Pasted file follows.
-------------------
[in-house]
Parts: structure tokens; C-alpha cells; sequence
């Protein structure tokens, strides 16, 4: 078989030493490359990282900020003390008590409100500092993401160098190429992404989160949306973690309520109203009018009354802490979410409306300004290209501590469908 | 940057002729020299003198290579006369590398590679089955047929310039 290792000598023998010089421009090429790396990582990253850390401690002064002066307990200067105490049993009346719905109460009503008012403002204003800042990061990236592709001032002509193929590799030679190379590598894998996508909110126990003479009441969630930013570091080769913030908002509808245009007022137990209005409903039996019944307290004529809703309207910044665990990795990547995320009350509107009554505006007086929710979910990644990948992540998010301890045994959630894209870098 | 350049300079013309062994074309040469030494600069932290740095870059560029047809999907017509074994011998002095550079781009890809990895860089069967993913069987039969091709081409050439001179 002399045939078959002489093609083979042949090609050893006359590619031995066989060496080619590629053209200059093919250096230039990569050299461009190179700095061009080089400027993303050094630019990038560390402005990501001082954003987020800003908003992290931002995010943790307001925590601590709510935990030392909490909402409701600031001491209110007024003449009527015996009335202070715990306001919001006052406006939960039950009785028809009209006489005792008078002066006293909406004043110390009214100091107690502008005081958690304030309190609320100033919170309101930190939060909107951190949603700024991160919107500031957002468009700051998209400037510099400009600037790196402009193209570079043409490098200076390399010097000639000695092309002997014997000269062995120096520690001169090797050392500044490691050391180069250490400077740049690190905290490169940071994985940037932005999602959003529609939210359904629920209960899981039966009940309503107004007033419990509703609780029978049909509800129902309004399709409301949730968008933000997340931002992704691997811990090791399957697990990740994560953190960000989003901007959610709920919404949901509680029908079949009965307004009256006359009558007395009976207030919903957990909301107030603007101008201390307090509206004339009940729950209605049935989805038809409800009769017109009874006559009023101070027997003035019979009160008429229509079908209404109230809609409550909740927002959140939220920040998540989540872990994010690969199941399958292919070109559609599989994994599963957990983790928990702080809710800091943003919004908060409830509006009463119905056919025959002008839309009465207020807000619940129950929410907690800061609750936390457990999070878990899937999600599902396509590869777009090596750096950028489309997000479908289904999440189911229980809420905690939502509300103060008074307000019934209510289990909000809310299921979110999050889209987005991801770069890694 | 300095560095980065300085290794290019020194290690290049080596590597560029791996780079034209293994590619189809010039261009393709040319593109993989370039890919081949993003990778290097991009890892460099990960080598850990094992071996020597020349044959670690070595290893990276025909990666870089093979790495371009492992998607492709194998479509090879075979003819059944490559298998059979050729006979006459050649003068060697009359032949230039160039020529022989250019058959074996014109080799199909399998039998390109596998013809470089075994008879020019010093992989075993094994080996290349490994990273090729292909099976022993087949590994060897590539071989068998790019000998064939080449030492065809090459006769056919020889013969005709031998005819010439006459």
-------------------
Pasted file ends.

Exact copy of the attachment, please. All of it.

[in-house]
Parts: structure tokens; C-alpha cells; sequence
């Protein structure tokens, strides 16, 4: 078989030493490359990282900020003390008590409100500092993401160098190429992404989160949306973690309520109203009018009354802490979410409306300004290209501590469908 | 940057002729020299003198290579006369590398590679089955047929310039 290792000598023998010089421009090429790396990582990253850390401690002064002066307990200067105490049993009346719905109460009503008012403002204003800042990061990236592709001032002509193929590799030679190379590598894998996508909110126990003479009441969630930013570091080769913030908002509808245009007022137990209005409903039996019944307290004529809703309207910044665990990795990547995320009350509107009554505006007086929710979910990644990948992540998010301890045994959630894209870098 | 350049300079013309062994074309040469030494600069932290740095870059560029047809999907017509074994011998002095550079781009890809990895860089069967993913069987039969091709081409050439001179 002399045939078959002489093609083979042949090609050893006359590619031995066989060496080619590629053209200059093919250096230039990569050299461009190179700095061009080089400027993303050094630019990038560390402005990501001082954003987020800003908003992290931002995010943790307001925590601590709510935990030392909490909402409701600031001491209110007024003449009527015996009335202070715990306001919001006052406006939960039950009785028809009209006489005792008078002066006293909406004043110390009214100091107690502008005081958690304030309190609320100033919170309101930190939060909107951190949603700024991160919107500031957002468009700051998209400037510099400009600037790196402009193209570079043409490098200076390399010097000639000695092309002997014997000269062995120096520690001169090797050392500044490691050391180069250490400077740049690190905290490169940071994985940037932005999602959003529609939210359904629920209960899981039966009940309503107004007033419990509703609780029978049909509800129902309004399709409301949730968008933000997340931002992704691997811990090791399957697990990740994560953190960000989003901007959610709920919404949901509680029908079949009965307004009256006359009558007395009976207030919903957990909301107030603007101008201390307090509206004339009940729950209605049935989805038809409800009769017109009874006559009023101070027997003035019979009160008429229509079908209404109230809609409550909740927002959140939220920040998540989540872990994010690969199941399958292919070109559609599989994994599963957990983790928990702080809710800091943003919004908060409830509006009463119905056919025959002008839309009465207020807000619940129950929410907690800061609750936390457990999070878990899937999600599902396509590869777009090596750096950028489309997000479908289904999440189911229980809420905690939502509300103060008074307000019934209510289990909000809310299921979110999050889209987005991801770069890694 | 300095560095980065300085290794290019020194290690290049080596590597560029791996780079034209293994590619189809010039261009393709040319593109993989370039890919081949993003990778290097991009890892460099990960080598850990094992071996020597020349044959670690070595290893990276025909990666870089093979790495371009492992998607492709194998479509090879075979003819059944490559298998059979050729006979006459050649003068060697009359032949230039160039020529022989250019058959074996014109080799199909399998039998390109596998013809470089075994008879020019010093992989075993094994080996290349490994990273090729292909099976022993087949590994060897590539071989068998790019000998064939080449030492065809090459006769056919020889013969005709031998005819010439006459």